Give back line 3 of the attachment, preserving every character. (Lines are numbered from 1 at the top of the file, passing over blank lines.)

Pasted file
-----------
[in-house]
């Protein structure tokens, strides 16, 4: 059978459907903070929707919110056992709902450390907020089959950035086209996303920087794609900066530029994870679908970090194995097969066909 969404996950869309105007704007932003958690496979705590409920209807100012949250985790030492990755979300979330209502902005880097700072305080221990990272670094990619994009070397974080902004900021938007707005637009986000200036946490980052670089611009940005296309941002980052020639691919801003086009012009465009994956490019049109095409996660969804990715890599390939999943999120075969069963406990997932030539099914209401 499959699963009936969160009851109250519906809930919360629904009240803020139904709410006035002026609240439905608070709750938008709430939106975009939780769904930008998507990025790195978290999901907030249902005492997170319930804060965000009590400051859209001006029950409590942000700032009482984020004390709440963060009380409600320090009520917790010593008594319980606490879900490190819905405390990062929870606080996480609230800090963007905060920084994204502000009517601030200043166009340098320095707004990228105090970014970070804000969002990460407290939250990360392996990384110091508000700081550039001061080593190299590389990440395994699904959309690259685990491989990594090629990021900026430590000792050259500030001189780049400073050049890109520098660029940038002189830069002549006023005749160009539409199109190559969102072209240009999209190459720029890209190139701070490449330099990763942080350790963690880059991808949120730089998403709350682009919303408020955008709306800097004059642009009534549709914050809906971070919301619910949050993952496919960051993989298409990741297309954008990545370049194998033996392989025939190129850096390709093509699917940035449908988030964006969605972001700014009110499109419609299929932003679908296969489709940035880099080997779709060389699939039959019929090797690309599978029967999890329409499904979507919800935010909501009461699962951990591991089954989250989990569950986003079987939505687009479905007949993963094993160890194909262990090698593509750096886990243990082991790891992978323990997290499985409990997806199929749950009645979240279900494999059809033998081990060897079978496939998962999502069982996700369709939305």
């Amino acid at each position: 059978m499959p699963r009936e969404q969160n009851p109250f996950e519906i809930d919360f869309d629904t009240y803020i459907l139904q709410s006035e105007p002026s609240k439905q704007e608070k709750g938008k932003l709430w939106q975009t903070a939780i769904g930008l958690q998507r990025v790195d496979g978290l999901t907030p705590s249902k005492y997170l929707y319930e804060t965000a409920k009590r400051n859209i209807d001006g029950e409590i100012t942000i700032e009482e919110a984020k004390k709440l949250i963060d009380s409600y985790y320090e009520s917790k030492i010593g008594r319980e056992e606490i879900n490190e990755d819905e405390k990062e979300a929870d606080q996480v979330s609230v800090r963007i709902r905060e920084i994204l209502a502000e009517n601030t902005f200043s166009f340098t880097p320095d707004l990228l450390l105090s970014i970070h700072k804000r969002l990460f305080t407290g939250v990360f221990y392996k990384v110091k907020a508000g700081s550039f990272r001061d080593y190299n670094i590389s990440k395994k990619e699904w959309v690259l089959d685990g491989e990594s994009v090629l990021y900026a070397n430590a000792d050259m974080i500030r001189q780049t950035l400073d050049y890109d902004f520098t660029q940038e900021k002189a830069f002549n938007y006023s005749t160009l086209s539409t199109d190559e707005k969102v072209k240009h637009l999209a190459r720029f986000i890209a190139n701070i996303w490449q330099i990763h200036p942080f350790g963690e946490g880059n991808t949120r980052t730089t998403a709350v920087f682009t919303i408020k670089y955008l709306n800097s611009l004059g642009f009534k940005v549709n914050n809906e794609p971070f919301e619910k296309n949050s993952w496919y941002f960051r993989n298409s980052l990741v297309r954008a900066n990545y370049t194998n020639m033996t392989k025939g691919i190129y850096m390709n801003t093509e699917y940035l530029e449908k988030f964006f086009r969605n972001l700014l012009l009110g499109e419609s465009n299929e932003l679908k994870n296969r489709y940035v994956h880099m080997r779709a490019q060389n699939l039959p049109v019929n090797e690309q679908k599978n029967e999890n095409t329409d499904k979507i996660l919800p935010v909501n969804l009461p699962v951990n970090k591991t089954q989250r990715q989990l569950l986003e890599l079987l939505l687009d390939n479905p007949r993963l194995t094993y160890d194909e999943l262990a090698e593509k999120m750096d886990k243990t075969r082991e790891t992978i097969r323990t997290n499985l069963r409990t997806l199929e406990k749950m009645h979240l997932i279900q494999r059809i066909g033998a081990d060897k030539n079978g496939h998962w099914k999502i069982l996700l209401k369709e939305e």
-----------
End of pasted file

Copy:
């Amino acid at each position: 059978m499959p699963r009936e969404q969160n009851p109250f996950e519906i809930d919360f869309d629904t009240y803020i459907l139904q709410s006035e105007p002026s609240k439905q704007e608070k709750g938008k932003l709430w939106q975009t903070a939780i769904g930008l958690q998507r990025v790195d496979g978290l999901t907030p705590s249902k005492y997170l929707y319930e804060t965000a409920k009590r400051n859209i209807d001006g029950e409590i100012t942000i700032e009482e919110a984020k004390k709440l949250i963060d009380s409600y985790y320090e009520s917790k030492i010593g008594r319980e056992e606490i879900n490190e990755d819905e405390k990062e979300a929870d606080q996480v979330s609230v800090r963007i709902r905060e920084i994204l209502a502000e009517n601030t902005f200043s166009f340098t880097p320095d707004l990228l450390l105090s970014i970070h700072k804000r969002l990460f305080t407290g939250v990360f221990y392996k990384v110091k907020a508000g700081s550039f990272r001061d080593y190299n670094i590389s990440k395994k990619e699904w959309v690259l089959d685990g491989e990594s994009v090629l990021y900026a070397n430590a000792d050259m974080i500030r001189q780049t950035l400073d050049y890109d902004f520098t660029q940038e900021k002189a830069f002549n938007y006023s005749t160009l086209s539409t199109d190559e707005k969102v072209k240009h637009l999209a190459r720029f986000i890209a190139n701070i996303w490449q330099i990763h200036p942080f350790g963690e946490g880059n991808t949120r980052t730089t998403a709350v920087f682009t919303i408020k670089y955008l709306n800097s611009l004059g642009f009534k940005v549709n914050n809906e794609p971070f919301e619910k296309n949050s993952w496919y941002f960051r993989n298409s980052l990741v297309r954008a900066n990545y370049t194998n020639m033996t392989k025939g691919i190129y850096m390709n801003t093509e699917y940035l530029e449908k988030f964006f086009r969605n972001l700014l012009l009110g499109e419609s465009n299929e932003l679908k994870n296969r489709y940035v994956h880099m080997r779709a490019q060389n699939l039959p049109v019929n090797e690309q679908k599978n029967e999890n095409t329409d499904k979507i996660l919800p935010v909501n969804l009461p699962v951990n970090k591991t089954q989250r990715q989990l569950l986003e890599l079987l939505l687009d390939n479905p007949r993963l194995t094993y160890d194909e999943l262990a090698e593509k999120m750096d886990k243990t075969r082991e790891t992978i097969r323990t997290n499985l069963r409990t997806l199929e406990k749950m009645h979240l997932i279900q494999r059809i066909g033998a081990d060897k030539n079978g496939h998962w099914k999502i069982l996700l209401k369709e939305e």